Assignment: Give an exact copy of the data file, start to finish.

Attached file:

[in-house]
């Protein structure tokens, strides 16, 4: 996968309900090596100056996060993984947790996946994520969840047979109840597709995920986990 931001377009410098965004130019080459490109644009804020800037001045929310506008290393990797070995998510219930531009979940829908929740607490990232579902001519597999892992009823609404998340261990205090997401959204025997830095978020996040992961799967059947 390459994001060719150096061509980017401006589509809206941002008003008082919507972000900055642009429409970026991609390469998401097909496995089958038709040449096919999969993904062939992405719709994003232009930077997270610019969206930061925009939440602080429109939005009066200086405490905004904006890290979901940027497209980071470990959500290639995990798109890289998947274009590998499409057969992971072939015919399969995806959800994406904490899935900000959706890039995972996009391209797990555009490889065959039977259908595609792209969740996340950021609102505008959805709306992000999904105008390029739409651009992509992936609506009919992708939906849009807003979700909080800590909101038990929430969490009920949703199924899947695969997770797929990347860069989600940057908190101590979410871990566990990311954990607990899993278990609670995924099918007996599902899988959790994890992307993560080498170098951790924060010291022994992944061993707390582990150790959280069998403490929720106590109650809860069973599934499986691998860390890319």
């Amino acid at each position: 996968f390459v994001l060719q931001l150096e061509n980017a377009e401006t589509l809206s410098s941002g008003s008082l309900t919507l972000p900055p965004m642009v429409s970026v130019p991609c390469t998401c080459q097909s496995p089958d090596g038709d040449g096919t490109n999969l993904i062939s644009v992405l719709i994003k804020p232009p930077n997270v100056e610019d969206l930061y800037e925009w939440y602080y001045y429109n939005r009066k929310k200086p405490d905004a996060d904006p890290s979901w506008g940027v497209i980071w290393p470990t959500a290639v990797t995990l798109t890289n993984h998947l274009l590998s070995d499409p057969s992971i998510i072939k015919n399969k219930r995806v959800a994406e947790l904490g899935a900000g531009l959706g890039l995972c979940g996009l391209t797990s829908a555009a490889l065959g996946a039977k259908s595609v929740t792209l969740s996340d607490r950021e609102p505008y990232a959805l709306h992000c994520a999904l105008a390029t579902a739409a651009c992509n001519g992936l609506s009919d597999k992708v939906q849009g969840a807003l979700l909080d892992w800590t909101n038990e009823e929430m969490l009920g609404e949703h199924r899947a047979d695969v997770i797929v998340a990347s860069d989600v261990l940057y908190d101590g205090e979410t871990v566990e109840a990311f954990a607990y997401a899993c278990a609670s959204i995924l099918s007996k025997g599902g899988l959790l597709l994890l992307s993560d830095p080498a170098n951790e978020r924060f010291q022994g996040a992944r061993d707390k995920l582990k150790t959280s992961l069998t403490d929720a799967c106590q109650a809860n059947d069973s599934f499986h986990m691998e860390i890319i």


[in-house]
């Protein structure tokens, strides 16, 4: 996968309900090596100056996060993984947790996946994520969840047979109840597709995920986990 931001377009410098965004130019080459490109644009804020800037001045929310506008290393990797070995998510219930531009979940829908929740607490990232579902001519597999892992009823609404998340261990205090997401959204025997830095978020996040992961799967059947 390459994001060719150096061509980017401006589509809206941002008003008082919507972000900055642009429409970026991609390469998401097909496995089958038709040449096919999969993904062939992405719709994003232009930077997270610019969206930061925009939440602080429109939005009066200086405490905004904006890290979901940027497209980071470990959500290639995990798109890289998947274009590998499409057969992971072939015919399969995806959800994406904490899935900000959706890039995972996009391209797990555009490889065959039977259908595609792209969740996340950021609102505008959805709306992000999904105008390029739409651009992509992936609506009919992708939906849009807003979700909080800590909101038990929430969490009920949703199924899947695969997770797929990347860069989600940057908190101590979410871990566990990311954990607990899993278990609670995924099918007996599902899988959790994890992307993560080498170098951790924060010291022994992944061993707390582990150790959280069998403490929720106590109650809860069973599934499986691998860390890319």
């Amino acid at each position: 996968f390459v994001l060719q931001l150096e061509n980017a377009e401006t589509l809206s410098s941002g008003s008082l309900t919507l972000p900055p965004m642009v429409s970026v130019p991609c390469t998401c080459q097909s496995p089958d090596g038709d040449g096919t490109n999969l993904i062939s644009v992405l719709i994003k804020p232009p930077n997270v100056e610019d969206l930061y800037e925009w939440y602080y001045y429109n939005r009066k929310k200086p405490d905004a996060d904006p890290s979901w506008g940027v497209i980071w290393p470990t959500a290639v990797t995990l798109t890289n993984h998947l274009l590998s070995d499409p057969s992971i998510i072939k015919n399969k219930r995806v959800a994406e947790l904490g899935a900000g531009l959706g890039l995972c979940g996009l391209t797990s829908a555009a490889l065959g996946a039977k259908s595609v929740t792209l969740s996340d607490r950021e609102p505008y990232a959805l709306h992000c994520a999904l105008a390029t579902a739409a651009c992509n001519g992936l609506s009919d597999k992708v939906q849009g969840a807003l979700l909080d892992w800590t909101n038990e009823e929430m969490l009920g609404e949703h199924r899947a047979d695969v997770i797929v998340a990347s860069d989600v261990l940057y908190d101590g205090e979410t871990v566990e109840a990311f954990a607990y997401a899993c278990a609670s959204i995924l099918s007996k025997g599902g899988l959790l597709l994890l992307s993560d830095p080498a170098n951790e978020r924060f010291q022994g996040a992944r061993d707390k995920l582990k150790t959280s992961l069998t403490d929720a799967c106590q109650a809860n059947d069973s599934f499986h986990m691998e860390i890319i």